Add a unique Class Name to the Body Tag in your ePub Chapters

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Dreamweaver search with regular expressions

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Using BBedit GREP

Edit: InDesign CC 2014 adds an ID value to the <body> tag, so if you have the latest version you will not need to use the method described in this article. When you export to ePUB, now, InDesign will add something like the following for the <body> tag:

<body id='dream-102' lang='en-GB' xml:lang='en-GB'>

The #dream-102 in this case is unique to page 102 in this eBook. Brilliant, we can now target each page individually with our CSS!

----------------- Continue reading if you have an earlier version of InDesign ------------

This GREP will help you add a class name to the body tag – like this

<body class="page3">

You know – so you can add some special CSS styles to each chapter in the eBook you just exported from InDesign.

Or maybe for each page – if you are making a fixed layout ePub.


So, we export an ePub from InDesign and we get a CSS file linked up to each and every chapter / XHTML document.

We can even create our own CSS and add in to the export advanced panel. This is all good, because we get consistency throughout the eBook.

But how about if we want a different style rule for each chapter; perhaps a different font-size for the endnotes or different colour on the chapter heading.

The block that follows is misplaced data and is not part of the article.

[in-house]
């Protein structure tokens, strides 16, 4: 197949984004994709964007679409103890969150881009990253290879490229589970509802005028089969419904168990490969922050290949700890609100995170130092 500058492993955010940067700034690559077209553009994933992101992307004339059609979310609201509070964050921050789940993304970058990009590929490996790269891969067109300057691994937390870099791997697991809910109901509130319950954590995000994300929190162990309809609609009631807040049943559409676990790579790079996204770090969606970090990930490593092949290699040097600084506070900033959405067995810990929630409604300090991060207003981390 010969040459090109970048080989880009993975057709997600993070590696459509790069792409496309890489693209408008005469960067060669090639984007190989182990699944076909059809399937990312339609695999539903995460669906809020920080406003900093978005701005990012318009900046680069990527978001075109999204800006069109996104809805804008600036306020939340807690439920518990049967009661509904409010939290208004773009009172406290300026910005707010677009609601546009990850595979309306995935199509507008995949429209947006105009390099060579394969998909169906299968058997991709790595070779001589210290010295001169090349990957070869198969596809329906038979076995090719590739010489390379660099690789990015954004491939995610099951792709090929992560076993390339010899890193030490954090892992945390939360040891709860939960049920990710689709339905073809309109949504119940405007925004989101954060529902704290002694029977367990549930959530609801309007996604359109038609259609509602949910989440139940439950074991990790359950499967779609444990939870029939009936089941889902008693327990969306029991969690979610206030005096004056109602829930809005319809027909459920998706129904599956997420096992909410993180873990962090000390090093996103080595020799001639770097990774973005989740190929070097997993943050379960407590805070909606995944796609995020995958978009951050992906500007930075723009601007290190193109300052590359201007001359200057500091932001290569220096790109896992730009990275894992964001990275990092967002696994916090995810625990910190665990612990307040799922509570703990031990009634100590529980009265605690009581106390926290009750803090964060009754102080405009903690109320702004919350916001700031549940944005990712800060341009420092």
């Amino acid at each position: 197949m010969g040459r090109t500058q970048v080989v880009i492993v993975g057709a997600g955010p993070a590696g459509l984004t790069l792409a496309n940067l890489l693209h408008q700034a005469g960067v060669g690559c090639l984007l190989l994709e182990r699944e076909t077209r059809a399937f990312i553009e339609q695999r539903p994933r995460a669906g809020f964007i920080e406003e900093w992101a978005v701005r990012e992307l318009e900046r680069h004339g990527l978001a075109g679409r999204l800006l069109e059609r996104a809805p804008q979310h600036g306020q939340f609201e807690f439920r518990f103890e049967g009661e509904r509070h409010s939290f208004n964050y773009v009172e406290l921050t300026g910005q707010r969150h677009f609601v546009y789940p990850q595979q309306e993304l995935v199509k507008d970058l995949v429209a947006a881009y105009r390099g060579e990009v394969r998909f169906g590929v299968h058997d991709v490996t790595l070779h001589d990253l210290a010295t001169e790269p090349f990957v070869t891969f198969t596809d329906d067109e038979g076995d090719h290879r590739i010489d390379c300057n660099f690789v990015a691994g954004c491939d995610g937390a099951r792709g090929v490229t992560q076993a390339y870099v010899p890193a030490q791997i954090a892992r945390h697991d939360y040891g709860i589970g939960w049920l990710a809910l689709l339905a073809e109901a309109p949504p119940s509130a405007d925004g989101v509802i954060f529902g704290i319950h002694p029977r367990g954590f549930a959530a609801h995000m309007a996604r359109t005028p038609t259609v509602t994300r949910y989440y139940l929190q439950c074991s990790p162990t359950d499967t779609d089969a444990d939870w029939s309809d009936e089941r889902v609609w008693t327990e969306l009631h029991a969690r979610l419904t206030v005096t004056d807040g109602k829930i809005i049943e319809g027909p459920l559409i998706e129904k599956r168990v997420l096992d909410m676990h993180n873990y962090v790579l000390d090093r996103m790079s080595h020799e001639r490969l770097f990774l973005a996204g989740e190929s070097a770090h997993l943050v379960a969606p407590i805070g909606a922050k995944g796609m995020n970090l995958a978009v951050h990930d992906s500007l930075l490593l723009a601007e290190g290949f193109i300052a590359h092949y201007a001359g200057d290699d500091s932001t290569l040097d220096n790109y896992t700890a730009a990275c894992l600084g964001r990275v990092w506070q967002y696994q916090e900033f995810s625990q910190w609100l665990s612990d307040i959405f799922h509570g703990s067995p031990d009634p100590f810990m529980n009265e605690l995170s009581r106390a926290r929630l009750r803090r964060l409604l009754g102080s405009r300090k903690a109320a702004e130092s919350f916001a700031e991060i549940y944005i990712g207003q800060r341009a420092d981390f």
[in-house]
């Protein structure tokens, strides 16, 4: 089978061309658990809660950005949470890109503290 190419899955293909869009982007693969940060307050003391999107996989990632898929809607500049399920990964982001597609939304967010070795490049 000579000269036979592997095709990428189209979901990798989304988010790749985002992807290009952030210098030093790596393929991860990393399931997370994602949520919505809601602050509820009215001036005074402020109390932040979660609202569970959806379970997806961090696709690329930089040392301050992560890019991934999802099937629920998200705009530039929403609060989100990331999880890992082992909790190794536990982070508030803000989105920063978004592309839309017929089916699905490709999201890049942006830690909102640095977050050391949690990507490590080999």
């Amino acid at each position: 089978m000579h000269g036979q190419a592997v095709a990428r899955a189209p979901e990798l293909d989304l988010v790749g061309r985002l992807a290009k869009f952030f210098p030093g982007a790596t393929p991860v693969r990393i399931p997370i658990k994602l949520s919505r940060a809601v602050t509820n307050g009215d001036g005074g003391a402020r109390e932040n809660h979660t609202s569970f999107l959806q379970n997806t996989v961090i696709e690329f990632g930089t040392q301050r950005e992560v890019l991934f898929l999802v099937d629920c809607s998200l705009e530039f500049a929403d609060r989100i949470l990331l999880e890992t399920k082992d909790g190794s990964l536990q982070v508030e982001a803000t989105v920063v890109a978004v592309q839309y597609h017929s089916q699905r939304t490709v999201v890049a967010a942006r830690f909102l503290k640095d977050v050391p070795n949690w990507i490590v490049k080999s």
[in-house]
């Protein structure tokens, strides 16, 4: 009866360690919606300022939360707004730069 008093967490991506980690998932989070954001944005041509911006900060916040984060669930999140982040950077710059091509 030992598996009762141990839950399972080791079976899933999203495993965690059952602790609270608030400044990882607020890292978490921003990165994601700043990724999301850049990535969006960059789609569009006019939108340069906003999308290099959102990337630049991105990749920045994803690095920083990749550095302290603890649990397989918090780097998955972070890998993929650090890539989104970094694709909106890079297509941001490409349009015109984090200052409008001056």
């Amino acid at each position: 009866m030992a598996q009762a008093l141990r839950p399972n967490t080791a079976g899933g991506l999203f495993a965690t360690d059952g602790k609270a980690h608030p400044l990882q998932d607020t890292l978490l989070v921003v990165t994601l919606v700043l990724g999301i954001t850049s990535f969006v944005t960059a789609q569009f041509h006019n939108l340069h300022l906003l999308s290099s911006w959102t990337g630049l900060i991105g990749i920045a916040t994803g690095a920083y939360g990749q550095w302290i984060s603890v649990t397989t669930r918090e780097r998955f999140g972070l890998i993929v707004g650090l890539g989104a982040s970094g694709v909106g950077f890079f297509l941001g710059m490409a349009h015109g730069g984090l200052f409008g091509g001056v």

Since it is always best to keep our style rules in a linked CSS file, we can target individual elements inside HTML documents by utilising the parent <body> tags in those documents. When we export from InDesign each seperate HTML document is a 'chunk' of the ePub and is controlled when we determine that a particular heading style will 'split for ePub'. Unfortunately InDesign does not automatically add a class name to the <body> tag. Here is an example from the top of a typical HTML page within an ePub generated by InDesign:

<!DOCTYPE html>
<html xmlns="" xmlns:epub="">
<link href="css/idGeneratedStyles.css" rel="stylesheet" type="text/css" />
<link href="css/dream_fe.css" rel="stylesheet" type="text/css" />
<body id="msnd_fl_ex_nv" xml:lang="en-GB">

Notice that the content in the <title> tag includes a number. This represents the chapter number or the page number if we are building fixed-layout. We can make use of this in a GREP search and replace. We want to get this in the body tag - <body class="page15" .....

Before I hand out to you the GREP formula, be aware that the syntax will vary according to your choice of software!

In DreamWeaver here it is:

We use ‘Find and Replace’ > select ‘Regular Expression’ and use the following find:


and the following Replace:

$1$2$3 class="page$2

Of course we should conduct this across the whole site within Dreamweaver.

The result is:

<body class="page15" id="msnd_fl_ex_nv" xml:lang="en-GB">

Now we can add to our CSS, something like this:

body.page15 h1.chapterhead {

or in a fixed layout eBook

body.page15,body.page17,body.page19,body.page21 {
background-position:top right;

body.page14,body.page16,body.page18,body.page20 {
background-position:top left;

Posted on 13 Mar around 9pm


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